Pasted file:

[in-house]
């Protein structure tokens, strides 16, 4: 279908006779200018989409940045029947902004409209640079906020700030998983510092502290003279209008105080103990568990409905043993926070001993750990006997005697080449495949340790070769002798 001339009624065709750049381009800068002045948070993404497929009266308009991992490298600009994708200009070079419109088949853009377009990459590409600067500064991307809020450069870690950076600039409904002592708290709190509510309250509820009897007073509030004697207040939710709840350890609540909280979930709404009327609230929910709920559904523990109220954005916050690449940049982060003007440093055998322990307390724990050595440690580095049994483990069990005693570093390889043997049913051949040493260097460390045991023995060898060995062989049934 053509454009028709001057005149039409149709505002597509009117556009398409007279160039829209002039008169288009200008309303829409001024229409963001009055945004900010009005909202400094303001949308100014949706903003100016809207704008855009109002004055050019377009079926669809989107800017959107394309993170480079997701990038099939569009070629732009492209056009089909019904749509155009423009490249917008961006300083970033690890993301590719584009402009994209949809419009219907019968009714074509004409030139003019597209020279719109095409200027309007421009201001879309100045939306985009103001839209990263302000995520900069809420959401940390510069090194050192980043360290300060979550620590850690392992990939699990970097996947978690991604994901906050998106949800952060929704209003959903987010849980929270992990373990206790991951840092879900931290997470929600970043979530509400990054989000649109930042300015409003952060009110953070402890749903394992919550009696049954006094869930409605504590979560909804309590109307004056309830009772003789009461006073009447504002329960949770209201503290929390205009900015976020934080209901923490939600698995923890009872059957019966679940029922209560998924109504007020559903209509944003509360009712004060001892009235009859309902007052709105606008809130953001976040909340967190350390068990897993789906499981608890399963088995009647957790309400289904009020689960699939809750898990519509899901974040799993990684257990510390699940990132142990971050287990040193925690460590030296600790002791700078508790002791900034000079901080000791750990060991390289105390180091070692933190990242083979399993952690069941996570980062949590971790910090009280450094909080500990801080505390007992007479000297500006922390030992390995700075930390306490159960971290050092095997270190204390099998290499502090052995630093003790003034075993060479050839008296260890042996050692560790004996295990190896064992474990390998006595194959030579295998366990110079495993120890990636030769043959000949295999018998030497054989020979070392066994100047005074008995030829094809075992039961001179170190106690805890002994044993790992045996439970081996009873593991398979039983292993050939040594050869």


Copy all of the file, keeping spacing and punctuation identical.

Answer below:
[in-house]
């Protein structure tokens, strides 16, 4: 279908006779200018989409940045029947902004409209640079906020700030998983510092502290003279209008105080103990568990409905043993926070001993750990006997005697080449495949340790070769002798 001339009624065709750049381009800068002045948070993404497929009266308009991992490298600009994708200009070079419109088949853009377009990459590409600067500064991307809020450069870690950076600039409904002592708290709190509510309250509820009897007073509030004697207040939710709840350890609540909280979930709404009327609230929910709920559904523990109220954005916050690449940049982060003007440093055998322990307390724990050595440690580095049994483990069990005693570093390889043997049913051949040493260097460390045991023995060898060995062989049934 053509454009028709001057005149039409149709505002597509009117556009398409007279160039829209002039008169288009200008309303829409001024229409963001009055945004900010009005909202400094303001949308100014949706903003100016809207704008855009109002004055050019377009079926669809989107800017959107394309993170480079997701990038099939569009070629732009492209056009089909019904749509155009423009490249917008961006300083970033690890993301590719584009402009994209949809419009219907019968009714074509004409030139003019597209020279719109095409200027309007421009201001879309100045939306985009103001839209990263302000995520900069809420959401940390510069090194050192980043360290300060979550620590850690392992990939699990970097996947978690991604994901906050998106949800952060929704209003959903987010849980929270992990373990206790991951840092879900931290997470929600970043979530509400990054989000649109930042300015409003952060009110953070402890749903394992919550009696049954006094869930409605504590979560909804309590109307004056309830009772003789009461006073009447504002329960949770209201503290929390205009900015976020934080209901923490939600698995923890009872059957019966679940029922209560998924109504007020559903209509944003509360009712004060001892009235009859309902007052709105606008809130953001976040909340967190350390068990897993789906499981608890399963088995009647957790309400289904009020689960699939809750898990519509899901974040799993990684257990510390699940990132142990971050287990040193925690460590030296600790002791700078508790002791900034000079901080000791750990060991390289105390180091070692933190990242083979399993952690069941996570980062949590971790910090009280450094909080500990801080505390007992007479000297500006922390030992390995700075930390306490159960971290050092095997270190204390099998290499502090052995630093003790003034075993060479050839008296260890042996050692560790004996295990190896064992474990390998006595194959030579295998366990110079495993120890990636030769043959000949295999018998030497054989020979070392066994100047005074008995030829094809075992039961001179170190106690805890002994044993790992045996439970081996009873593991398979039983292993050939040594050869």